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Statement of Solidarity From the Asian American Leaders Table on 9/11

Chinese Progressive Association: To mark the 20th anniversary of 9/11, the Asian American Leaders Table invited us and our colleagues in the Asian American and racial justice movements to remember and reflect on the past 20 years. We asked ourselves: How did the tragedy affect me, us, and our community? What are we still grappling with as communities of faith and communities of color? How do we use our collective power and resources to build a truly inclusive nation? Click the link below for some reflections that our Arab, Muslim and South Asian leaders offered and for the full statement of solidarity from the Asian American Leaders Table with additional resources:


September 10, 2021

As a network of local and national Asian American organizations that convened in the wake of the COVID-19 pandemic, we have been working together to address the rise in anti-Asian violence. Together, our collective voice has been louder and stronger in uplifting the shared strength of our communities and speaking out against racism and violence.

It is in that spirit that we offer reflections and commitments upon the 20th anniversary of September 11th and its aftermath. 9/11 lives in our memories as a day of unspeakable loss and pain. In the days, weeks and years that followed 9/11, we witnessed an unprecedented rise in hate violence, bullying, profiling and workplace discrimination targeting members of South Asian, Arab, Muslim and Sikh communities. In addition, government policies instituted in the US and abroad as part of the War on Terror led to war and torture, surveillance and profiling, and detentions and deportations. In response, South Asian, Arab, Muslim and Sikh organizations and advocates organized, resisted, and strengthened the power of grassroots movements.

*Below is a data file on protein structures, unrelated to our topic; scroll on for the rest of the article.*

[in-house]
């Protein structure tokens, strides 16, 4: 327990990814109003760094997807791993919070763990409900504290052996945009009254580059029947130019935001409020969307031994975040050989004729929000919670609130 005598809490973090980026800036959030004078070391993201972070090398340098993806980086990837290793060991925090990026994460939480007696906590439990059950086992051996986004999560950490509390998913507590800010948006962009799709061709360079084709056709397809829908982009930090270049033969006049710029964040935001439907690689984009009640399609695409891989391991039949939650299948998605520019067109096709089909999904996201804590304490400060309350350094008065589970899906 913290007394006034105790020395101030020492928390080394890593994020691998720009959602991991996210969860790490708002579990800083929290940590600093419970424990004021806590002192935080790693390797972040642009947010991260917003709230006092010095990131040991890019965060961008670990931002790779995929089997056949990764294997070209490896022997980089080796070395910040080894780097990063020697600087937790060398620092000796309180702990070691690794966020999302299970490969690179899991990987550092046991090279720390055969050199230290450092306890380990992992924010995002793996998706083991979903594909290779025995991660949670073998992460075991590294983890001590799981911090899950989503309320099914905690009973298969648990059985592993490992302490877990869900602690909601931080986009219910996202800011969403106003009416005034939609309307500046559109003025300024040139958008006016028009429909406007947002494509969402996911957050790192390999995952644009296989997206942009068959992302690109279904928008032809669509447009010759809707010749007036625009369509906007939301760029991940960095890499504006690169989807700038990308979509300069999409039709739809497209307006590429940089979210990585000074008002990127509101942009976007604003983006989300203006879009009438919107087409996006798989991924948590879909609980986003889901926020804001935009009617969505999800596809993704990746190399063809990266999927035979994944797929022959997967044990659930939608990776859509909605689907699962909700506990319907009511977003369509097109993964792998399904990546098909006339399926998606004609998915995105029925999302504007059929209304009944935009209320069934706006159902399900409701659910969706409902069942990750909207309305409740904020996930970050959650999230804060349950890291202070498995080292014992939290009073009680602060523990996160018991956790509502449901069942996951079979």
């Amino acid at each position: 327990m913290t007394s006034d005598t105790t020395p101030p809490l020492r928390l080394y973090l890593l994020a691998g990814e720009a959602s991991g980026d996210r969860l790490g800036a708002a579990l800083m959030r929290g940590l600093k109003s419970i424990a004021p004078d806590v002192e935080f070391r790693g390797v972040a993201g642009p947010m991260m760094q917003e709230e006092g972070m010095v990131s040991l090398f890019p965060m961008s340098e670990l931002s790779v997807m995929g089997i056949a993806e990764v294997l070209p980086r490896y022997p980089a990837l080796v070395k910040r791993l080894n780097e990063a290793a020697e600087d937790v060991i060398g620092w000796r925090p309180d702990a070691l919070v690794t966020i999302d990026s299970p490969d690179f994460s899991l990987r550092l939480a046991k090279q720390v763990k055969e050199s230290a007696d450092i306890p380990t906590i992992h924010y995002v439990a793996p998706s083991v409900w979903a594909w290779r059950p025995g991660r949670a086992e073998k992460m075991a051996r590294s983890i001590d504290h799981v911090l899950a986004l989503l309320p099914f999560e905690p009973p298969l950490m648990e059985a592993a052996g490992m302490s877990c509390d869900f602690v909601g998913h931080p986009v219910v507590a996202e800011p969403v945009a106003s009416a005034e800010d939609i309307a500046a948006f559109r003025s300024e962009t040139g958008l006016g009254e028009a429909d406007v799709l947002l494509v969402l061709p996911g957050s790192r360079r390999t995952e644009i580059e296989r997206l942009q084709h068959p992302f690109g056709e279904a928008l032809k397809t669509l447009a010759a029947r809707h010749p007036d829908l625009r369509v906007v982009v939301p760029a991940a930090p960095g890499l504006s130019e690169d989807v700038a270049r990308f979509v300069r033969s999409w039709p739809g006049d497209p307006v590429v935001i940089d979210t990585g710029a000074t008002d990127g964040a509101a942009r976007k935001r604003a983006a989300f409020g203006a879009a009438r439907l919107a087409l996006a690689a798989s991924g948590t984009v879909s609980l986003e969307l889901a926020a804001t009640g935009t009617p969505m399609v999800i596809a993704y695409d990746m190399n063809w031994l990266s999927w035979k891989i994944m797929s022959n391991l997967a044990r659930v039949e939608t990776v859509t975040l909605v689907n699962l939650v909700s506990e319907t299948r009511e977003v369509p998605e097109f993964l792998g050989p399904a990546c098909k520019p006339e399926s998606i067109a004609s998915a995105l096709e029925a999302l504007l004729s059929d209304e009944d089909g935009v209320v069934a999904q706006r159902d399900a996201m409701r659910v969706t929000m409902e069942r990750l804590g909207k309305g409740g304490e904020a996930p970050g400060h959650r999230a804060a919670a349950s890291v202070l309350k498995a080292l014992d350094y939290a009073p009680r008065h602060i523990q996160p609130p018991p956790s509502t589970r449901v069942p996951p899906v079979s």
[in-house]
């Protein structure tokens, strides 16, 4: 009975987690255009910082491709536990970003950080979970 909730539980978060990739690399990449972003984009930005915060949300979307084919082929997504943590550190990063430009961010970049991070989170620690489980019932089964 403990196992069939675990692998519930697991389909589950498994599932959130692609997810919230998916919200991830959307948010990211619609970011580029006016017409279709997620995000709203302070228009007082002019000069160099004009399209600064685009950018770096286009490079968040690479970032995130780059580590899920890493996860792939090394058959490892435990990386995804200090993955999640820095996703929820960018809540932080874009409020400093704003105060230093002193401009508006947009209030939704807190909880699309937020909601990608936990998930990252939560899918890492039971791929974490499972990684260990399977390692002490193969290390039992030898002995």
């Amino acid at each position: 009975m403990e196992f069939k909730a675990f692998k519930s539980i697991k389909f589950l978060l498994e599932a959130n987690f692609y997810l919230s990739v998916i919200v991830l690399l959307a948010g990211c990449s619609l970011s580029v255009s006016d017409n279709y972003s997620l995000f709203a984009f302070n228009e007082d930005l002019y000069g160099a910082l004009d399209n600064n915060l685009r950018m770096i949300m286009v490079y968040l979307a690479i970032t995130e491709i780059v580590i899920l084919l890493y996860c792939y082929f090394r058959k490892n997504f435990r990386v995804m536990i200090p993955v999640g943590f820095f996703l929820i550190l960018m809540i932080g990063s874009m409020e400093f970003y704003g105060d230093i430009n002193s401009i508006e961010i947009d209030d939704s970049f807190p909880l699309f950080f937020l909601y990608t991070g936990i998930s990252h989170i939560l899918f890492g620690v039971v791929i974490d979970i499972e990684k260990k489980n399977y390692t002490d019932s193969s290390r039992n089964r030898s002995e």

To mark the 20th anniversary of 9/11, the Asian American Leaders Table invited our colleagues in the Asian American and racial justice movements to remember and reflect on the past 20 years. We asked ourselves: How did the tragedy affect me, us, and our community? What are we still grappling with as communities of faith and communities of color? How do we use our collective power and resources to build a truly inclusive nation?

Here are some reflections that Arab, Muslim and South Asian leaders offered:

“This narrative to fear and suspect Muslim and Middle Eastern communities has created this culture of scarcity that makes us think ‘well at least it isn’t us,’ rather than a culture of abundance that assumes there is enough freedom, enough humanity for all of us.”

“I’d like us to stop apologizing for 9/11. We were never supposed to have been apologizing to begin with. Stop forcing us to explain things we had nothing to do with.”

“We cannot continue to center our solutions around law enforcement. This doesn’t mean there’s no accountability when a hate crime is committed, but that as we seek whatever the currently available means for justice that do exist in our flawed system, that we also invest in creating the alternative.”

“Let’s start conversations, call each other in, and avoid engaging in the tactics used to divide us. Let’s have compassion as we work for accountability. Let’s listen more, empathize and work to build community and alliances across movements.”